Naked Prince Harry pictures: British media in turmoil
Leveson inquiry blamed for scaring the press as London papers steer clear of nude Harry pics
THE BRITISH media is in turmoil after pictures of a naked Prince Harry were published on the American gossip website, TMZ. Clarence House has reportedly requested that the British press refrain from using the images, and the episode has promoted a vigorous debate about the right to privacy, the impact of the Leveson inquiry and the role of the internet.
"The publication of the photographs [online] marks a new level of media intrusion into the lives of the royal family," noted The Guardian, which also said that the British press seemed cowed by the story.
"The reticence of the British media is likely to be interpreted by some in the industry as further evidence of a chilling effect caused by the Leveson inquiry into media ethics."
That view was expressed by a number of journalists on Twitter. There were claims that the press was "censoring" itself and former News of the World editor Neil Wallis tweeted: "#Harrypix perfect example of how #Leveson has cowed our media. He must be so proud. Rest of world discussing pix no-one dares show you here."
That was a theme taken up by Guido Fawkes. The political blogger claimed to be the only British media outlet that had published the images, and he wrote: "The truth is the old media have been scared into submission by the Leveson Inquiry. This is the third in line to the throne, the son of Prince Charles and one of the biggest names in British public life.
“Yet not one British newspaper is reporting the story with pictures. Nevertheless everyone in Britain will be searching online for these pictures and will find them regardless. The old rules won't work in the internet age."
Tellingly, websites in continental Europe were happy to use the pictures. They were posted on the sites of Italian newspapers Il Giornale and Corriere Della Sera.
Blogger Fleetstreetfox said the traditional media had been painted into a corner: "The only justification for publication today would be that it was in the public interest. This is a tricky thing to define, because it starts off with exposing crime and goes down a sliding scale into public morals, which is in every sense a sticky area."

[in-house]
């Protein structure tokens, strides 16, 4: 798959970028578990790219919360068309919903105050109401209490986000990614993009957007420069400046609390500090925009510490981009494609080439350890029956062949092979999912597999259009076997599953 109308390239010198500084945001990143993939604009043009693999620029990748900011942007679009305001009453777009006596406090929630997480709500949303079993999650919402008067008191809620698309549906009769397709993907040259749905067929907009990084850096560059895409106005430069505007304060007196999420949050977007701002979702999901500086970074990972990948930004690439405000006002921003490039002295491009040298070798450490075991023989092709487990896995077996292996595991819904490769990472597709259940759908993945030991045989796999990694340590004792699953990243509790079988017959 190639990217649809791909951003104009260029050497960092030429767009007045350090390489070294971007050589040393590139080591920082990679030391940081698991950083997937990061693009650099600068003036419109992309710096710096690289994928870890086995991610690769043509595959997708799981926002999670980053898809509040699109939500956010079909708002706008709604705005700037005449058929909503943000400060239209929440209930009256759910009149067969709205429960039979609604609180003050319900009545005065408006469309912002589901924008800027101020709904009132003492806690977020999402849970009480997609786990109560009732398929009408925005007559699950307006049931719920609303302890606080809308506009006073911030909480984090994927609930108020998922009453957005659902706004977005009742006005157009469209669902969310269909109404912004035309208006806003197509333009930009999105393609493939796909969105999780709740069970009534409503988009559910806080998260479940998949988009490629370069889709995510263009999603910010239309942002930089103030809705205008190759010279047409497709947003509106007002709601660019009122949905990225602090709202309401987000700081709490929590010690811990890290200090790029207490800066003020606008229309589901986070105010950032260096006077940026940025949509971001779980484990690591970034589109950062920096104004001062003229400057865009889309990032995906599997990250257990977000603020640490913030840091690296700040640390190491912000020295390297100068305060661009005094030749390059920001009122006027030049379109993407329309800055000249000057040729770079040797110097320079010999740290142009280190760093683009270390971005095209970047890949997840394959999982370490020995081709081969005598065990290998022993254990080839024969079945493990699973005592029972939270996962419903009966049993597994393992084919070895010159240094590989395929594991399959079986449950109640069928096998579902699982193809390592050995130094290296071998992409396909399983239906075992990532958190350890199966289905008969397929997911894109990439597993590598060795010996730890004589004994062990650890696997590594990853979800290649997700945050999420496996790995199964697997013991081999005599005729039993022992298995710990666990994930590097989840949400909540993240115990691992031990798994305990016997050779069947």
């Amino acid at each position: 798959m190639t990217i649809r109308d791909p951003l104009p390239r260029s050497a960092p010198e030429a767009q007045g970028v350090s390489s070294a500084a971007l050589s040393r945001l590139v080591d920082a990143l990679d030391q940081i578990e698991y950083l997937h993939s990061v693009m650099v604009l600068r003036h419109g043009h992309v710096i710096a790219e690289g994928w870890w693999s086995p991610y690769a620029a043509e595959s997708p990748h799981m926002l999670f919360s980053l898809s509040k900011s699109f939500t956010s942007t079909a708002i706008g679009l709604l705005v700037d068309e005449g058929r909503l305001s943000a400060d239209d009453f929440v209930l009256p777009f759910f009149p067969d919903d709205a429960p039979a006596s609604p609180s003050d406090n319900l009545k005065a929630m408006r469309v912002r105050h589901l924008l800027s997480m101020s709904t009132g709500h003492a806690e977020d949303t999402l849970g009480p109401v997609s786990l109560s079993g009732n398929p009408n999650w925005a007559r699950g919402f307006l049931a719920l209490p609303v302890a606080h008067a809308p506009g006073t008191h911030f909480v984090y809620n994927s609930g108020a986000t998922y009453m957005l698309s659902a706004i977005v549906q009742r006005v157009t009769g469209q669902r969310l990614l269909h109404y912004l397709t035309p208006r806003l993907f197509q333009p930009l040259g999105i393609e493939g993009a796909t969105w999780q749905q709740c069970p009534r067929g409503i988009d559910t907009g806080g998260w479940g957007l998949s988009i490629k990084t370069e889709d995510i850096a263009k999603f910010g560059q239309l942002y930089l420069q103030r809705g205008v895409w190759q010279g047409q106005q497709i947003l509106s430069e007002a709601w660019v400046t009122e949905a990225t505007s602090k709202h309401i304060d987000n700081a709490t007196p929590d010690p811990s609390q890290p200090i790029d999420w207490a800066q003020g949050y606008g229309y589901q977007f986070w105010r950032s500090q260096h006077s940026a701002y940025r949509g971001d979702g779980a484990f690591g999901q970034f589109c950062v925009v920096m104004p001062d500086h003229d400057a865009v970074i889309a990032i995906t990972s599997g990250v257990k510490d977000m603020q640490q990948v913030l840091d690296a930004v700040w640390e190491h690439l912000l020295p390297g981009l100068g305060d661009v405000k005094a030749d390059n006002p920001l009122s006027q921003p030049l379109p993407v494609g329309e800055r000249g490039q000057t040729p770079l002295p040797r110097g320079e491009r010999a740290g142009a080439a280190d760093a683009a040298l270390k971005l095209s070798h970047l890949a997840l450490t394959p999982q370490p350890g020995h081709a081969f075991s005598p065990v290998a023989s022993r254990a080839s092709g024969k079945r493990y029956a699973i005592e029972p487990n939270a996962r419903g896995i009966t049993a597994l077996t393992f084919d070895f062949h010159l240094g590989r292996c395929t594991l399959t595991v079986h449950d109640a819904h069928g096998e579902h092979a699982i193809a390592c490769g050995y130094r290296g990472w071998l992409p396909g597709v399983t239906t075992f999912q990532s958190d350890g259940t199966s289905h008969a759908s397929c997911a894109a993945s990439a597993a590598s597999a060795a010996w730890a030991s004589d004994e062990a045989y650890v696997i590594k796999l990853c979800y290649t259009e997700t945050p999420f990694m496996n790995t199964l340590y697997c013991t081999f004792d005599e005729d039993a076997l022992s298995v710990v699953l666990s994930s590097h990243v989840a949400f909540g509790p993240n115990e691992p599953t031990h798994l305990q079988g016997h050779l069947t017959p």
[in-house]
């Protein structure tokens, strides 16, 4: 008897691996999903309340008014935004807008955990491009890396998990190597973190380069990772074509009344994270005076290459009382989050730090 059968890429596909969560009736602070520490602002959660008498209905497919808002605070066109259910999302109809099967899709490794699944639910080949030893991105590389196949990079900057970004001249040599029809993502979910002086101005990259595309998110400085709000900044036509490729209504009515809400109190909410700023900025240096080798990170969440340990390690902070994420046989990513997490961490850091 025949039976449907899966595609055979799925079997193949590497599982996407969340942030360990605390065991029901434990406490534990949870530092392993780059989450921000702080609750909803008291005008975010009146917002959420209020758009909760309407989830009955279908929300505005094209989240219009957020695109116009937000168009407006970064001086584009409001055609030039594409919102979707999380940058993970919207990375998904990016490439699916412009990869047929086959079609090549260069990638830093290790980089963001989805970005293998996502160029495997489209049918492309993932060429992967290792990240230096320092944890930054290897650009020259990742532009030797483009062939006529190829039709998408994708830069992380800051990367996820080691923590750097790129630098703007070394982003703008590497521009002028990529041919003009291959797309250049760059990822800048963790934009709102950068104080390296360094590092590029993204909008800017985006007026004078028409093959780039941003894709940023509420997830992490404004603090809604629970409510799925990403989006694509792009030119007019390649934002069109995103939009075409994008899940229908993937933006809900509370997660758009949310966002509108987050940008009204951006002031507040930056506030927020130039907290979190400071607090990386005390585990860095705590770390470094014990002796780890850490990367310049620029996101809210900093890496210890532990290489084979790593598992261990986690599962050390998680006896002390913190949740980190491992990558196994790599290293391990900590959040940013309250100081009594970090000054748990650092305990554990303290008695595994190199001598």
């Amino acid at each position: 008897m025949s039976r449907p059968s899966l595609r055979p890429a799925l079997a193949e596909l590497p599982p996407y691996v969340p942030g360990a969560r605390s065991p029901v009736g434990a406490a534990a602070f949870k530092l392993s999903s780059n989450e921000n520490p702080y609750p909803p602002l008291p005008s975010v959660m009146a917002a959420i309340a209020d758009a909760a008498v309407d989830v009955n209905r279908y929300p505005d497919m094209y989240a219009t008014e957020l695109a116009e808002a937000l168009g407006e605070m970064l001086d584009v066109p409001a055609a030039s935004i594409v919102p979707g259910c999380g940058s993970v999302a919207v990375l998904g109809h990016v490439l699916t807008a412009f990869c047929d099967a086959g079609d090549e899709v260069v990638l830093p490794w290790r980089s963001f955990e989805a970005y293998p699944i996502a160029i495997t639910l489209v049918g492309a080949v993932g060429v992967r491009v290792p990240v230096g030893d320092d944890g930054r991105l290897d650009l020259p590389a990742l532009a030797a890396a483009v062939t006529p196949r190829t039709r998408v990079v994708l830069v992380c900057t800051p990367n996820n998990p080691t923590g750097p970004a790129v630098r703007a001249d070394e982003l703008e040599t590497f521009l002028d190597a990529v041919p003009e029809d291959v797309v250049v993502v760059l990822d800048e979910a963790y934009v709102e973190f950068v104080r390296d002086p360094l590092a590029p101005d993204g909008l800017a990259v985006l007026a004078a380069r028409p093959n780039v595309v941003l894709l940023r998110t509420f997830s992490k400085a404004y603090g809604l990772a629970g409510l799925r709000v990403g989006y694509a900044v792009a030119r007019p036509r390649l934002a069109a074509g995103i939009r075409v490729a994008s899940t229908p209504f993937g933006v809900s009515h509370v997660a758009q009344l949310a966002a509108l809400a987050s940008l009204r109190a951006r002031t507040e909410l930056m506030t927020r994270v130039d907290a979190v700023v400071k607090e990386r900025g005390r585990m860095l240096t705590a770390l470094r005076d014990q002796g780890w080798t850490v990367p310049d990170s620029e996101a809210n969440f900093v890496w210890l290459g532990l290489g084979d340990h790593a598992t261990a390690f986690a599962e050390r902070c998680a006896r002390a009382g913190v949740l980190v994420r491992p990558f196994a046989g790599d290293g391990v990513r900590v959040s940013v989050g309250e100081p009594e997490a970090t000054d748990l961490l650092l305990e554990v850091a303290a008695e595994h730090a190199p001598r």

Jules Stenson, a former senior journalist at the defunct News o0f the World, tweeted: "How can press not run Harry pix when all over the net? If real, Harry security risk - blackmail target. Public interest in their exposure."
The Daily Telegraph echoed that thought. "Dai Davies, former head of royal protection at the Metropolitan Police, said the photographs demonstrated the difficulty of protecting a young member of the Royal Family but added that it raised questions over the cost of high level security to the taxpayer."
The Telegraph digital media editor Emma Barnett said the affair highlighted the perils of life in the 21st century when everyone is armed with a smartphone and has access to sites like Facebook and Twitter.
Harry's father, she wrote, "only had the official paparazzi to worry about" during his days as a bachelor. "Now everyone has become the paparazzi with their very own publishing platforms. The web and smartphones have made sure of it and given Prince Harry a rude reminder."
Back on Twitter, one user, known only as Peter, summed up the irony of the situation when he wrote: "Everyone complained about media hounding his mother to death.. But are now salivating at highly invasive naked pix of Prince Harry. Hey ho."
Elsewhere, the staunchly royalist Daily Mail was more concerned about the impact on the reputation of the Queen.
"The third in line to the throne has been accused of bringing the Royal Family into global disrepute," it declared. "The prince's advisors at St James’s Palace were this morning locked in meetings about how best to handle the scandal."